Mathpix have developed an app (Snip) that automates the tedious aspects of typing documents containing math, and they also provide an API (MathpixOCR) for developers to integrate OCR capabilities into their own application.
Take a screenshot of math and paste the LaTeX into your editor, all with a single keyboard shortcut.
This also works for hand drawn equations
Calling all my scientist friends that routinely hand-write equations which eventually go into papers.— Marius Millea (@cosmic_mar) April 19, 2019
HOLY SHIT THIS EXISTS pic.twitter.com/yh7Lr1jDAp
I've been using Jupyter notebooks for a little while but I only just recently found out that you can embed LaTeX or MathML into a notebook!
This notebook is just a series of examples of what can be done. You can embed equations inline or have them on a separate line in a markdown text cell. Or in a code cell by importing Math or invoking latex.
I previously mentioned that there is LaTeX and MathML support in Pages and iBooks Author. This has now been extended to Numbers and keynote.
Add mathematical equations to your document in Pages, Numbers, and Keynote https://support.apple.com/en-us/HT207569.
You can include mathematical expressions and equations in your Pages, Numbers, or Keynote document when you use LaTeX commands or MathML elements.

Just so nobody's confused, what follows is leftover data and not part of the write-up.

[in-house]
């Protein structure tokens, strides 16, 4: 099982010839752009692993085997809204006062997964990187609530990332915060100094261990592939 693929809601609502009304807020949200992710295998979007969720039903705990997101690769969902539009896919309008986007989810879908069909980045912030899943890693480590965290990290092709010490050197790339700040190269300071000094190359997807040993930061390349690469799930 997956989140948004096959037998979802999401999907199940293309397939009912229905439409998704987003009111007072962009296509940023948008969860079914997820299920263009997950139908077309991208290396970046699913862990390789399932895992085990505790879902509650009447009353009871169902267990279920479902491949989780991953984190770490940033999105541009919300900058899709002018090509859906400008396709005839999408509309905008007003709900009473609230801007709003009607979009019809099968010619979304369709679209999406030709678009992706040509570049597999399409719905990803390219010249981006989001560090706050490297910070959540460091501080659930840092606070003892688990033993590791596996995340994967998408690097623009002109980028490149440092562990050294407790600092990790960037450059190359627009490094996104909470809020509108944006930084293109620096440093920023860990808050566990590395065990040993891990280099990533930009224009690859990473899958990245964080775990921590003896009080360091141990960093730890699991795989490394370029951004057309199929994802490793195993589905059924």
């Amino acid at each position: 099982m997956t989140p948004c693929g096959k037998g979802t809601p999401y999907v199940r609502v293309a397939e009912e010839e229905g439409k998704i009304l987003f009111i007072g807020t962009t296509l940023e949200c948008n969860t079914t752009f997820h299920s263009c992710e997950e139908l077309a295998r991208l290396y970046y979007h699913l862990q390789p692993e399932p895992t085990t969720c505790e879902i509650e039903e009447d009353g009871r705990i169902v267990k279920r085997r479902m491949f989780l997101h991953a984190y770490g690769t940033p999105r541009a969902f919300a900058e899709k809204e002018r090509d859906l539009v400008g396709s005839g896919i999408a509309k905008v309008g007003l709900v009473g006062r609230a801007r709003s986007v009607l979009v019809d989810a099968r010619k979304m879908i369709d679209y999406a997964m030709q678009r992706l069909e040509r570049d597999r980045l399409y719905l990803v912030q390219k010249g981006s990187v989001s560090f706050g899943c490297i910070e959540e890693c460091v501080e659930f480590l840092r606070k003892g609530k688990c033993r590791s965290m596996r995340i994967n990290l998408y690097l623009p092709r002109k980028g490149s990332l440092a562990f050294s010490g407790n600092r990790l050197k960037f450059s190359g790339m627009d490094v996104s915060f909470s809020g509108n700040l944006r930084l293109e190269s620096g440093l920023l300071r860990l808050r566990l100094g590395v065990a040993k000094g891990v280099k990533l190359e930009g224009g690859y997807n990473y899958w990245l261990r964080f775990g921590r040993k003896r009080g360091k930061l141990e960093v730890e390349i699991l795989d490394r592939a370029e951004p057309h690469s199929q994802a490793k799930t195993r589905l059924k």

The latest version of Pages (version 6.1) and iBooks Author (version 2.0) include support for LaTeX and MathML, this is an interesting addition that will be of interest for many scientists
LaTeX is a high-quality typesetting system; it includes features designed for the production of technical and scientific documentation. LaTeX is the de facto standard for the communication and publication of scientific documents.
I've had a quick look at it here.
There is a listing of software reviews here.
LaTeX is used for the markup and publication of scientific documents, it is particularly popular in mathematics, physics, computer science. I know some chemists use it so I thought I'd mention this resource of Chemistry LaTeX packages. It includes packages for most of the major Chemistry journals.
I've been involved in collaborations to write a couple of papers recently and when I mentioned the trials and tribulations of editing and version control when you have multiple authors someone suggested I look at Overleaf. If you are a LaTex user this looks like a very useful option, there are certainly templates for a number of chemistry journals and based on the description on the website it looks like a pretty impressive way for collaborative writing. It looks like they also support iOS.
There is a free option which would certainly be sufficient to try it out.